From Harper's Index Apr 2014:
Portion of US jobs held by humans today that are at high risk of being automated by 2024: ½Harper’s cites The Oxford Martin School at Oxford University. Harold Myerson seems to be referring to the same study in a Washington Post op-ed called “The Coming Job Apocalypse.”
When computers first emerged in the public’s consciousness in the 1950s and 1960s, it was something of a running joke that these machines would eventually put humans out of business. I remember an Allan Sherman parody from the early sixties called “Automation”, sung to the tune of “Fascination.” The song’s storyline concerns a businessman who loses his beloved secretary to a “ten ton machine” which then proceeds to straddle over and sit on the boss’s lap (“When she said ‘I love you’ and gave me a hug/ That’s when I pulled out…the plug!”).
It was a joke then, but I’m not laughing now. Almost every day I notice or hear about some previous source of gainful employment that is no longer necessary because of computerization or the internet. NPR recently carried a rather mournful item about a movie projectionist’s last day at work. His multiplex was converting to all-digital projection, and only a button-pusher would be needed in the future.
For decades, the response has always been that new fields and opportunities would open up to replace those that are lost. And this may have happened to some extent through the late 20th century. But it seems we are reaching the critical mass where so much employment will be squeezed out that we can’t possibly hope sustain the full employment levels we are used to.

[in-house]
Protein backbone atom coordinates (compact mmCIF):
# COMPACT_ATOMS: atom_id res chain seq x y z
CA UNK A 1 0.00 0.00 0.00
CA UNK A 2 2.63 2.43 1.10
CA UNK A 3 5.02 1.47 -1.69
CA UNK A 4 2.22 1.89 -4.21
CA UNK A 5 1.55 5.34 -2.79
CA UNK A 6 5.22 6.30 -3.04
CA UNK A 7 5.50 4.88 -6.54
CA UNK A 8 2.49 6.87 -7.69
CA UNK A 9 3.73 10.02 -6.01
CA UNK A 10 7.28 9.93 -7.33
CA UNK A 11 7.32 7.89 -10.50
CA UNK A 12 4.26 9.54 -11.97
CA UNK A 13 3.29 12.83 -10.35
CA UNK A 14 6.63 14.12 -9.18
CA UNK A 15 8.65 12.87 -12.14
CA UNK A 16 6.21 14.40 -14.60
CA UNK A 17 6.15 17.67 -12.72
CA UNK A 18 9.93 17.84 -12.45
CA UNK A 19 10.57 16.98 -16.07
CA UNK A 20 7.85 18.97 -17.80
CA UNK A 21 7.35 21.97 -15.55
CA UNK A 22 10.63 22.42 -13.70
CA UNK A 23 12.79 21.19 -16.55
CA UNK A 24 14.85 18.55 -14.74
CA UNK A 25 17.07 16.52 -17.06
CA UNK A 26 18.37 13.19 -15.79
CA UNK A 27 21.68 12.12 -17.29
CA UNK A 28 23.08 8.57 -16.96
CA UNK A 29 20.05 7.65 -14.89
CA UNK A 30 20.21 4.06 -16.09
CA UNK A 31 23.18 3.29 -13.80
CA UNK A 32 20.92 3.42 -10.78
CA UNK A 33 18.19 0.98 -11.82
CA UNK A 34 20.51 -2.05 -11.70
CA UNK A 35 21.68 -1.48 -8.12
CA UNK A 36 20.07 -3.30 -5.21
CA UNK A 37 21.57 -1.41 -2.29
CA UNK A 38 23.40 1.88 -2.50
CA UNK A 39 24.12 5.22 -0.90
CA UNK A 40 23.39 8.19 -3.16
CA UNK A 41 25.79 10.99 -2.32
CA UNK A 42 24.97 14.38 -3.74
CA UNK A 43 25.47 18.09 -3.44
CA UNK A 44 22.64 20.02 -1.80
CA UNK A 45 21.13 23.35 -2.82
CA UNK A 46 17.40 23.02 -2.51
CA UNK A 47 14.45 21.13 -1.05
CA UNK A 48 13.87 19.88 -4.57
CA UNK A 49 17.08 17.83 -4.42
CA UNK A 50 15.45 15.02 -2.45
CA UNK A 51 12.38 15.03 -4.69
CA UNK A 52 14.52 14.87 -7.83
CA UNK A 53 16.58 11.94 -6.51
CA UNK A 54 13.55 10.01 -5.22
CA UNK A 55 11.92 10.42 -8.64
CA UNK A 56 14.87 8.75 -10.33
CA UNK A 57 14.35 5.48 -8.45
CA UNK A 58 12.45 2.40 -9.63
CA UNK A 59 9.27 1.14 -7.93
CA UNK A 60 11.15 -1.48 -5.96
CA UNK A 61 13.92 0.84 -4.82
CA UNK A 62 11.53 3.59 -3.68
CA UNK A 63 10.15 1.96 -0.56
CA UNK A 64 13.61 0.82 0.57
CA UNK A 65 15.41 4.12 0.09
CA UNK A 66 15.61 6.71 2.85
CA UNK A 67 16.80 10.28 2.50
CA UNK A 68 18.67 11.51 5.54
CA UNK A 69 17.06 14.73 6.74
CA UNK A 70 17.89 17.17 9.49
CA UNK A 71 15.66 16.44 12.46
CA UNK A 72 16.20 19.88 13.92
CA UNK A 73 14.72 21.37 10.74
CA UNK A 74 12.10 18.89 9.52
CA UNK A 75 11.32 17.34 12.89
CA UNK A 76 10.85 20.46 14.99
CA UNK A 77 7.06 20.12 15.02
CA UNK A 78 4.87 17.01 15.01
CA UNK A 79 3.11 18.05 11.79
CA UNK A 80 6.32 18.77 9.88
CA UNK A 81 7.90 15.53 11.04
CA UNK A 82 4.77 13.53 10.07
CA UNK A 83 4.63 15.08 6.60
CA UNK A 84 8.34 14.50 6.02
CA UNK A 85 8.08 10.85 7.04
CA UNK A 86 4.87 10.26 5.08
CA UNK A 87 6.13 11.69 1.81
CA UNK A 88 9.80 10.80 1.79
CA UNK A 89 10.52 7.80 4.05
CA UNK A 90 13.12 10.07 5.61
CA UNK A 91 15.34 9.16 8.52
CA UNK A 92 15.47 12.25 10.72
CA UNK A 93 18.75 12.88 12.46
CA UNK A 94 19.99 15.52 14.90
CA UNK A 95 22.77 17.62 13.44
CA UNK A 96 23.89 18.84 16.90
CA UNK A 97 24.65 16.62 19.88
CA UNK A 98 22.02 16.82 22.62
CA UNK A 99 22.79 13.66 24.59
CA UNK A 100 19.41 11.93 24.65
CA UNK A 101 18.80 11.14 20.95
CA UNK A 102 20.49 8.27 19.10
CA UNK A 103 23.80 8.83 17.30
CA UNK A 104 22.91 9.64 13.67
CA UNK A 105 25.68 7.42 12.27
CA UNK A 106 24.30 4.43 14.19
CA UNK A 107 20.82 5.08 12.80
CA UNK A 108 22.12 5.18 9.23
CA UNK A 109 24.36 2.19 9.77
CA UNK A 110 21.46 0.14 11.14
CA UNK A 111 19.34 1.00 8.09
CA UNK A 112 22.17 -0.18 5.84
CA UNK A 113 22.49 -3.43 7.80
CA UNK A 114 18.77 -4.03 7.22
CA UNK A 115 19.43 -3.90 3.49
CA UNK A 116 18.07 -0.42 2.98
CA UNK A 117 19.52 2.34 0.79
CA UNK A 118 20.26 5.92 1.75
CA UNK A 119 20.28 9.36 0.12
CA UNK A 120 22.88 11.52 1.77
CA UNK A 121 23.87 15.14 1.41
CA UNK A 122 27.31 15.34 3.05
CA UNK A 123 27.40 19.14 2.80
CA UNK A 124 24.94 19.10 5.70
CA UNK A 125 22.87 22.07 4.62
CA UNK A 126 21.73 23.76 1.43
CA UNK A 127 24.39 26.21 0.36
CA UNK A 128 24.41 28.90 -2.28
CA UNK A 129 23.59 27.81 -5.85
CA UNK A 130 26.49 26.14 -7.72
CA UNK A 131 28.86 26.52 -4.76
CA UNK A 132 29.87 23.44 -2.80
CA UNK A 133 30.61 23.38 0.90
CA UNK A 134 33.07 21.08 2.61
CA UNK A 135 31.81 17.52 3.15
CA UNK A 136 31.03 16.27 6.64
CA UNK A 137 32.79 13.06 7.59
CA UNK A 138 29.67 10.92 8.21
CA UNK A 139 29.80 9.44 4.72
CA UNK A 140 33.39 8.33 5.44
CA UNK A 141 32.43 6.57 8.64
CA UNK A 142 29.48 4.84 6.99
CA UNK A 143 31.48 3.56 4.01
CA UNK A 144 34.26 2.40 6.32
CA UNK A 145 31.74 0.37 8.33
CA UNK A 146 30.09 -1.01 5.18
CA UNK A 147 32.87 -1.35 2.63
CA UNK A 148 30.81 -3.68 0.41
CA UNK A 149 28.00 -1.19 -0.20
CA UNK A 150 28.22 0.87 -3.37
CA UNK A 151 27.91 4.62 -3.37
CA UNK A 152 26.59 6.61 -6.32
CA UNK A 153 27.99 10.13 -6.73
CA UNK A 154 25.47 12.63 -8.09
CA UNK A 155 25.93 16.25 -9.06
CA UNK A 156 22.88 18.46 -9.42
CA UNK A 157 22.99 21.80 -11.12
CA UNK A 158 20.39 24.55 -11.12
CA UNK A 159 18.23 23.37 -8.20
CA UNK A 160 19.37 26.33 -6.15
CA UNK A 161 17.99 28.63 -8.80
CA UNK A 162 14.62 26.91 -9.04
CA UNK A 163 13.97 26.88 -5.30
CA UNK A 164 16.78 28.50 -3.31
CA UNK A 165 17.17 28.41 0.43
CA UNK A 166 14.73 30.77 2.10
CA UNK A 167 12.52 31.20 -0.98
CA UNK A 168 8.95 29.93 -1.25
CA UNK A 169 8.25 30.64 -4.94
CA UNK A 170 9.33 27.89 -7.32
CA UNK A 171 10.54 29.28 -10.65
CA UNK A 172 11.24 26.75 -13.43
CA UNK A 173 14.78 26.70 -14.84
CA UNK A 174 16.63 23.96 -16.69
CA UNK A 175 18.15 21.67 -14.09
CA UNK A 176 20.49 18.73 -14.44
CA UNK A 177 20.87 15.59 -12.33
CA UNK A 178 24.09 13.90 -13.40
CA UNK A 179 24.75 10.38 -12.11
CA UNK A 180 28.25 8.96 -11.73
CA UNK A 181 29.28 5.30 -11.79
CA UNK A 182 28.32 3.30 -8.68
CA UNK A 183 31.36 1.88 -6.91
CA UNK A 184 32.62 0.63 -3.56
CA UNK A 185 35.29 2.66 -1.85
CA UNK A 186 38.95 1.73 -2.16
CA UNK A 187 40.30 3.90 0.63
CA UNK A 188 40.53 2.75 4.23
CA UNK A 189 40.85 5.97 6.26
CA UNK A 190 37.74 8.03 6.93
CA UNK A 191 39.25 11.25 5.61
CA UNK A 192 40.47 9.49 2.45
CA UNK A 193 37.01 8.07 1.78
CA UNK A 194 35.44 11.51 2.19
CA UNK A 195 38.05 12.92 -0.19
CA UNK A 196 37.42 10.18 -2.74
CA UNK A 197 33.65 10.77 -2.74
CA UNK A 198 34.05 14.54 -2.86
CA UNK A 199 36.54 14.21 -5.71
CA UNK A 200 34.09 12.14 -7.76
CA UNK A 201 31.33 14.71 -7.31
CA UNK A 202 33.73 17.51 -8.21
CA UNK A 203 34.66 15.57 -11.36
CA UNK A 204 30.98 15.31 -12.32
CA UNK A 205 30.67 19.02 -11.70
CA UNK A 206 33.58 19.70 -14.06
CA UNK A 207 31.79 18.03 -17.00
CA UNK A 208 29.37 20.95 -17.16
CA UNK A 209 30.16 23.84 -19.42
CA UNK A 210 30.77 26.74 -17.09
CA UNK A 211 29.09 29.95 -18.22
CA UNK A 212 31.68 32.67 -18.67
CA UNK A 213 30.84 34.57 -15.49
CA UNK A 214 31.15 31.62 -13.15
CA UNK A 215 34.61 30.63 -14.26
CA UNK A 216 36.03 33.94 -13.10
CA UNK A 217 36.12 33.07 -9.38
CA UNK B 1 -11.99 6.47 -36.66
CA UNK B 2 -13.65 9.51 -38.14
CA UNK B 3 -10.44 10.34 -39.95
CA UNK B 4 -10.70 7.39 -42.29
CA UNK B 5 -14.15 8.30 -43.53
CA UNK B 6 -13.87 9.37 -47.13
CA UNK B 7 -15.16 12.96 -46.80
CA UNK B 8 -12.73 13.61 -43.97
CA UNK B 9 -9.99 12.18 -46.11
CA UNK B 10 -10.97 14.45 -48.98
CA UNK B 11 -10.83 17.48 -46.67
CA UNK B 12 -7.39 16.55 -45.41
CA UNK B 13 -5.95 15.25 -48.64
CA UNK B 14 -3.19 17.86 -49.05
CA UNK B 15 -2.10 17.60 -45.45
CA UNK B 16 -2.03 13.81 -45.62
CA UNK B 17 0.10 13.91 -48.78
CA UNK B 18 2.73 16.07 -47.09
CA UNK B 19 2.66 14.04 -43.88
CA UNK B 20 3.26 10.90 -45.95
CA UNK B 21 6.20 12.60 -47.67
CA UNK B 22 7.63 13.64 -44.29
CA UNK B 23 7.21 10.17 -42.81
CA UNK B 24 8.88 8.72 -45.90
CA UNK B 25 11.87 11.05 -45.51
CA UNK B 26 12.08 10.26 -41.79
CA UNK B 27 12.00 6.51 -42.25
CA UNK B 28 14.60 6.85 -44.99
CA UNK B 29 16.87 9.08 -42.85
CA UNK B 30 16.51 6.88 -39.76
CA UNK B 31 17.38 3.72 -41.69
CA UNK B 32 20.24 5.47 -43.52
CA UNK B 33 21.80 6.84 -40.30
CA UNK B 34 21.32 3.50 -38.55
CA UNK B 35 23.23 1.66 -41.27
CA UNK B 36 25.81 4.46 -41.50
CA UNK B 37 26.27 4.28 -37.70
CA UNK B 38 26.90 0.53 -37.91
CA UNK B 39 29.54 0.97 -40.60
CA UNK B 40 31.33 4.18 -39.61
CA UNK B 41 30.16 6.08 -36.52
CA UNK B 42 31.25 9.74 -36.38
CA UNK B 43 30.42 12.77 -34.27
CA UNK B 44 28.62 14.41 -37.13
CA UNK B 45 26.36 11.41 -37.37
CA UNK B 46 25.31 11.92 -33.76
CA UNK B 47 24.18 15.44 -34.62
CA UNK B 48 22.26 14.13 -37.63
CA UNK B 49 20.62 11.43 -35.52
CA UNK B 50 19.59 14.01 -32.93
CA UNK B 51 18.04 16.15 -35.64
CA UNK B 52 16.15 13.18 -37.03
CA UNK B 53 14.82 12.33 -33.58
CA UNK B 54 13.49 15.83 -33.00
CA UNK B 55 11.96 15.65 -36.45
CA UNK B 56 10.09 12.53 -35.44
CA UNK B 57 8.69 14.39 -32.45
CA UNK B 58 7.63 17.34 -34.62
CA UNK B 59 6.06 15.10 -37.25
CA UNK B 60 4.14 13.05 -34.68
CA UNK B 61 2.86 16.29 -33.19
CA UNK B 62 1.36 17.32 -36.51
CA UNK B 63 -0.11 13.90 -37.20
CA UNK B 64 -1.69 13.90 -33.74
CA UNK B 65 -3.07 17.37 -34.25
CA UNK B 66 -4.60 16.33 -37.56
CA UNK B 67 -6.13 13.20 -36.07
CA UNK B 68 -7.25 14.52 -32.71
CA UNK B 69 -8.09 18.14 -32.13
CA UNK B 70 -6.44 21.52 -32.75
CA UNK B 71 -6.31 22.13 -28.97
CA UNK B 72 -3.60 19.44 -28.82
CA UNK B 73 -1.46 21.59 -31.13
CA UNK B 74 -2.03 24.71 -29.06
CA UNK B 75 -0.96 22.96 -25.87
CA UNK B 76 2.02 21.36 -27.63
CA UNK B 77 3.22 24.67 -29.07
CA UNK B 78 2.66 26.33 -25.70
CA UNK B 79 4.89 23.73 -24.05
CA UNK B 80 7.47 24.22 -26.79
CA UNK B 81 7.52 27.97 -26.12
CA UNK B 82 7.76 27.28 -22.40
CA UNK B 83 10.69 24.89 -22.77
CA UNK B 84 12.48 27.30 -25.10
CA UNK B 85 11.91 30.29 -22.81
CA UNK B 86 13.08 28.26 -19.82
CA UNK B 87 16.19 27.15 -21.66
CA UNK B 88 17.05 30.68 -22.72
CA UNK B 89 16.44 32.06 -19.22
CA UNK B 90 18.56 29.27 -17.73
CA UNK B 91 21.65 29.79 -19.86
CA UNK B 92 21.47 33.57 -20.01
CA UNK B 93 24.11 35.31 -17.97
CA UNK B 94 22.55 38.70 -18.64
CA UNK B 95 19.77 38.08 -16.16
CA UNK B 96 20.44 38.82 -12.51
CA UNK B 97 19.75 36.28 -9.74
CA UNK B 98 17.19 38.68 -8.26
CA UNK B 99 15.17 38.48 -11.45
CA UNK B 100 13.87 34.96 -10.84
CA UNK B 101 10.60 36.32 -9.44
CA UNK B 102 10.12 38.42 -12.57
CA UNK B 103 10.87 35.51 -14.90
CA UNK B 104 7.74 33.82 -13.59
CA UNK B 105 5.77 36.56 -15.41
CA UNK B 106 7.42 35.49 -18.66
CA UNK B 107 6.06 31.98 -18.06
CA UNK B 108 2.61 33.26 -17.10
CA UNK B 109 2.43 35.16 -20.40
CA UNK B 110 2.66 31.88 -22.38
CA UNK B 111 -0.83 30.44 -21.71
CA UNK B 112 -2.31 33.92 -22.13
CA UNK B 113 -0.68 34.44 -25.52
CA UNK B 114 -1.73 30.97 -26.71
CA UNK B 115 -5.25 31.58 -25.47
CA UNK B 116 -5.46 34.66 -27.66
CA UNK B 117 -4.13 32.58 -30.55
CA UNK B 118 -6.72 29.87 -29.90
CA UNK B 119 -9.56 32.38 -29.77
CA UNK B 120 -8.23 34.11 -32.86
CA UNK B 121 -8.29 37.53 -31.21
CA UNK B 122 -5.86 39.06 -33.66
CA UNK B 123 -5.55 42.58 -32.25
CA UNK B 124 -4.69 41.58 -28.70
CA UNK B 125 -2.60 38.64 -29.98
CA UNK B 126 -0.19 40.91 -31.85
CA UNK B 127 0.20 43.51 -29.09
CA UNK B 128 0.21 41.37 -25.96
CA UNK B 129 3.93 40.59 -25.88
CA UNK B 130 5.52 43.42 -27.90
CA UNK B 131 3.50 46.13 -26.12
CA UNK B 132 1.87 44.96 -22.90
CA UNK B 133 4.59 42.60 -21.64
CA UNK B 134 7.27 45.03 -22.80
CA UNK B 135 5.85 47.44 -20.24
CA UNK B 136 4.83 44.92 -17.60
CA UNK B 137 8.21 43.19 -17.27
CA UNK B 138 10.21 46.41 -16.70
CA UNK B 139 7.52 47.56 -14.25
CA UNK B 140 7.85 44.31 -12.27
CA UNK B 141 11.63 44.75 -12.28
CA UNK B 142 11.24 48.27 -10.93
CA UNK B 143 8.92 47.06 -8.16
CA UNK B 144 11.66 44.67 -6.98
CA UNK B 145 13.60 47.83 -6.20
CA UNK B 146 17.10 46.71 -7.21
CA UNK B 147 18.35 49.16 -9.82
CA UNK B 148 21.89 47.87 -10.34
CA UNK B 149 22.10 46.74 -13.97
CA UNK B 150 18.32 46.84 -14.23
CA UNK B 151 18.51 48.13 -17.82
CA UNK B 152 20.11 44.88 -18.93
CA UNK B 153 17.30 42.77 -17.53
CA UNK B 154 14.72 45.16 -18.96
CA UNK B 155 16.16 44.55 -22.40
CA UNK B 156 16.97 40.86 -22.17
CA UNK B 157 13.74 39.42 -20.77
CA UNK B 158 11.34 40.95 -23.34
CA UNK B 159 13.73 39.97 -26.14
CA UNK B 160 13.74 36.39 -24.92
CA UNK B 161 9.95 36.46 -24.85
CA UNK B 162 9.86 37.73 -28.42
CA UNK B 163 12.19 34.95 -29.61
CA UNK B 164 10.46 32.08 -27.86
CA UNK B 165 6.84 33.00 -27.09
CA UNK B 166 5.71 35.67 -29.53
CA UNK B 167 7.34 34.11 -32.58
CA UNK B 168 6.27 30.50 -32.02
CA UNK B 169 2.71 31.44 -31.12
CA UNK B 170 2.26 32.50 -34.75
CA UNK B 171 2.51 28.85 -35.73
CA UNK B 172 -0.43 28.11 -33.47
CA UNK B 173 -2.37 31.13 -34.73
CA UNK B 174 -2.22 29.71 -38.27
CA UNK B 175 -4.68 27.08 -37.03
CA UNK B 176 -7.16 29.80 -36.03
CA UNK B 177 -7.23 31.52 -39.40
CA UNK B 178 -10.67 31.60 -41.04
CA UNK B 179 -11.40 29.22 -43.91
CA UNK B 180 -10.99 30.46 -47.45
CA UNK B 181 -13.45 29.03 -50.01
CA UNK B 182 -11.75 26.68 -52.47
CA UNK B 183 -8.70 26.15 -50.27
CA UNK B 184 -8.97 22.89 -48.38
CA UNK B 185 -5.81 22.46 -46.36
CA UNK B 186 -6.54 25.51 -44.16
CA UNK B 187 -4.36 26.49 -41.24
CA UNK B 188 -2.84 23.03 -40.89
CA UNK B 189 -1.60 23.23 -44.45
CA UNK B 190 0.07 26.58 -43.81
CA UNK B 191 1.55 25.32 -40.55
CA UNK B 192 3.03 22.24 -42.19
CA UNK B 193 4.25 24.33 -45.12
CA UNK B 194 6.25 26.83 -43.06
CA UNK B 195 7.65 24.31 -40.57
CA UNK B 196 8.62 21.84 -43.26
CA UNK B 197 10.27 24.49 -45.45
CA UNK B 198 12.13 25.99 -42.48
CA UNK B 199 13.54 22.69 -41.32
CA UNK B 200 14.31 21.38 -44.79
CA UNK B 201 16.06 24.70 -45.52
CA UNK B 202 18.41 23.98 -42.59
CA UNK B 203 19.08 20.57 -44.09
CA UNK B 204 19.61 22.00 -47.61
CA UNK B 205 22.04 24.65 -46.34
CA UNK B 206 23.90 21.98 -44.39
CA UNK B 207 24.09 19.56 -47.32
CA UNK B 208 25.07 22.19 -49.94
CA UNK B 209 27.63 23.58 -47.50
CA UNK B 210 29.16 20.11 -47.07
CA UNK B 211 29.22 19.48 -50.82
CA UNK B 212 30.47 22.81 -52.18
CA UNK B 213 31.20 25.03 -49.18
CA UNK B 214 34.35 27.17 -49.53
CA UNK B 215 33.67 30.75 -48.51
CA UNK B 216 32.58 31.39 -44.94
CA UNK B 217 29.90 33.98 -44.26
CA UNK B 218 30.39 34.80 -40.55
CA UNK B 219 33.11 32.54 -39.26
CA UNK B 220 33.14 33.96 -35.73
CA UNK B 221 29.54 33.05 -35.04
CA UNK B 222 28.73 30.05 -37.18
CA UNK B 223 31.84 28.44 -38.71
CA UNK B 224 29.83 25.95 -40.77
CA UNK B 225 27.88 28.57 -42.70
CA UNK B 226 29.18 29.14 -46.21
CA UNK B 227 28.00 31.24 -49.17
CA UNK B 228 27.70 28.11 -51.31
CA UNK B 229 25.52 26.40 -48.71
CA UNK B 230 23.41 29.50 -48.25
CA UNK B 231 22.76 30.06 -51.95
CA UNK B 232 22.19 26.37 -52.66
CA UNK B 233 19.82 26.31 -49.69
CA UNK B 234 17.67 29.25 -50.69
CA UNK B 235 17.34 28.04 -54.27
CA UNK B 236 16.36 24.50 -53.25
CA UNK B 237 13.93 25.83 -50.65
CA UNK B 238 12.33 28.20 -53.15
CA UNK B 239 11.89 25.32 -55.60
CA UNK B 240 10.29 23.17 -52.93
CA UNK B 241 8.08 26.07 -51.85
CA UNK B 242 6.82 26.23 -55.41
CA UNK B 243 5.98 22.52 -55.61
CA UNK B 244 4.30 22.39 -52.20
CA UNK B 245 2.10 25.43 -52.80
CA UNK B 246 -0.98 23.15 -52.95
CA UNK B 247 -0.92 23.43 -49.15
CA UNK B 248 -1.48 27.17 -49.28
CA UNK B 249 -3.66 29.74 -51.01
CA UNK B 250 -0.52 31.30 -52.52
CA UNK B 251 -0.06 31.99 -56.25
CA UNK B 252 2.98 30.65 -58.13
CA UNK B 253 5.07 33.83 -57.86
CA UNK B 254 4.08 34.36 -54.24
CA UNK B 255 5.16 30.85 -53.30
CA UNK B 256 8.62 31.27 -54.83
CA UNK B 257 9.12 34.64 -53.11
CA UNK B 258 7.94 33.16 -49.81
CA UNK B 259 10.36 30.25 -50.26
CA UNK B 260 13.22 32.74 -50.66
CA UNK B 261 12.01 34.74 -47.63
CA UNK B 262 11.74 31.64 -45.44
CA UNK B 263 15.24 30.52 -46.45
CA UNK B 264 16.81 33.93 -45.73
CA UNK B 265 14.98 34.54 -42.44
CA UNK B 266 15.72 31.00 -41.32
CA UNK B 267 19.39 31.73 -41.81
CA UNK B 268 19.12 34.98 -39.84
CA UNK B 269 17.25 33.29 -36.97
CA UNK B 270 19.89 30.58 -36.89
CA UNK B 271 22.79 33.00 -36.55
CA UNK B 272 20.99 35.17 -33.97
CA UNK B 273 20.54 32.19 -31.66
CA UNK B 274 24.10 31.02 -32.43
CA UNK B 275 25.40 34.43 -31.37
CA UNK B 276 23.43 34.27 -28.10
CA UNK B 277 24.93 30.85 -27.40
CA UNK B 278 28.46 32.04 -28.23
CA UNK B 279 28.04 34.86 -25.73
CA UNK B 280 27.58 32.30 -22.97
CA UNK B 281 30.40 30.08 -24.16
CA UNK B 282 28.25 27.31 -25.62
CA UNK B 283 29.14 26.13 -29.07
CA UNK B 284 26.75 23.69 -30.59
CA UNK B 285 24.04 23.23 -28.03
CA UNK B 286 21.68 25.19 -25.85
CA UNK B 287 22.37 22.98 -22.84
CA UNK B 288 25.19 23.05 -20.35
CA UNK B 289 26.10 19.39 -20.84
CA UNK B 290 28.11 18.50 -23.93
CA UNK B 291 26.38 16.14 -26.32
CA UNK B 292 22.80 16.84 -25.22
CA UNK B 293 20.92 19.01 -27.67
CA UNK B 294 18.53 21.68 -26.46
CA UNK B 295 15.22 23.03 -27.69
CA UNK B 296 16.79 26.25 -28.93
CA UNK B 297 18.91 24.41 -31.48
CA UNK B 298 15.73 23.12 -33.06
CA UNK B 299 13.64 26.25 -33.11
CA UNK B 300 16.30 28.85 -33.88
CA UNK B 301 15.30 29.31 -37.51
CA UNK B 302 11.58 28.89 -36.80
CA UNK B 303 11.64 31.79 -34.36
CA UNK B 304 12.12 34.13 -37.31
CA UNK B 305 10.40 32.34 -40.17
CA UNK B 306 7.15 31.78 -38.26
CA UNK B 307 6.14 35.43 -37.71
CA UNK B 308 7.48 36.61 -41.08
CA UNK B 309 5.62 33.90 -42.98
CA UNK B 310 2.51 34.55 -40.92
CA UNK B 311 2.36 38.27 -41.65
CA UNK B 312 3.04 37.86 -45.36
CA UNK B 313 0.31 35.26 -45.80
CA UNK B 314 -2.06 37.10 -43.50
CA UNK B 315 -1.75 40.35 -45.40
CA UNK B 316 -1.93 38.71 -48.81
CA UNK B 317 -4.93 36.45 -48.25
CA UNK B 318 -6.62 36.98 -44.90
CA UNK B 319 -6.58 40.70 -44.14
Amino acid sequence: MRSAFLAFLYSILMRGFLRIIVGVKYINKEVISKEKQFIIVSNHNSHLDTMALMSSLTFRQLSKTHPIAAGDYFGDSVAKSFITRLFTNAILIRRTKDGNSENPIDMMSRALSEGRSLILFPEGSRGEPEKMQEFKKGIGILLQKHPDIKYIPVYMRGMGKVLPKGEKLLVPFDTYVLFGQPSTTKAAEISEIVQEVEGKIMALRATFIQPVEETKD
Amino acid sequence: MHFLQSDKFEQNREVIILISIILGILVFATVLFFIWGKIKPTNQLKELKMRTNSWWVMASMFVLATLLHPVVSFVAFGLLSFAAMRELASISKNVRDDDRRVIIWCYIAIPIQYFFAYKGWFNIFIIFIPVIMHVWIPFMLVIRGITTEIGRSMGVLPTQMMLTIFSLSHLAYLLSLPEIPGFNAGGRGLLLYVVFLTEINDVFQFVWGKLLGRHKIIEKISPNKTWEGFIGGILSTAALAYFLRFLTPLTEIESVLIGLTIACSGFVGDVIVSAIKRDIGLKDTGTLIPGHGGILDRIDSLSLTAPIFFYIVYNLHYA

A segment of people who are either exceptionally talented or have other advantages will continue to do well, maybe very well. But what about all the average Joes and Janes? Up till now, most of them could find careers that might not have been the most fulfilling, but at least provided a comfortable middle-class existence. That is becoming increasingly difficult. What are all the people replaced by voice-mail systems and internet apps going to do with their lives?
We are constantly bombarded with boosterism about our high-tech future. Only a handful of critics like Jaron Lanier have tried to take a serious look at the dark side, in particular the extent to which the internet sucks middle-class employment out of the economy. One of Lanier’s examples is that the now-defunct Kodak employed around 140,000 people in well-paying middle class jobs. By contrast, Instagram has 13 employees.
What the solution is I’m not sure. Digital socialism, in the form of some kind of guaranteed income for all? If not, we may have half the population living in squalor, not a pleasant prospect for any of us. And even if we go the guaranteed income route, what effect will it have on society if a large percentage of young people have little or no chance at fulfilling careers?
It won’t affect me personally (I’m too old), but I worry about the future my kids and their contemporaries will be living in. Jaron Lanier is optimistic that we will find a solution. I hope he’s right. In any case, it’s something we should be facing up to and planning for.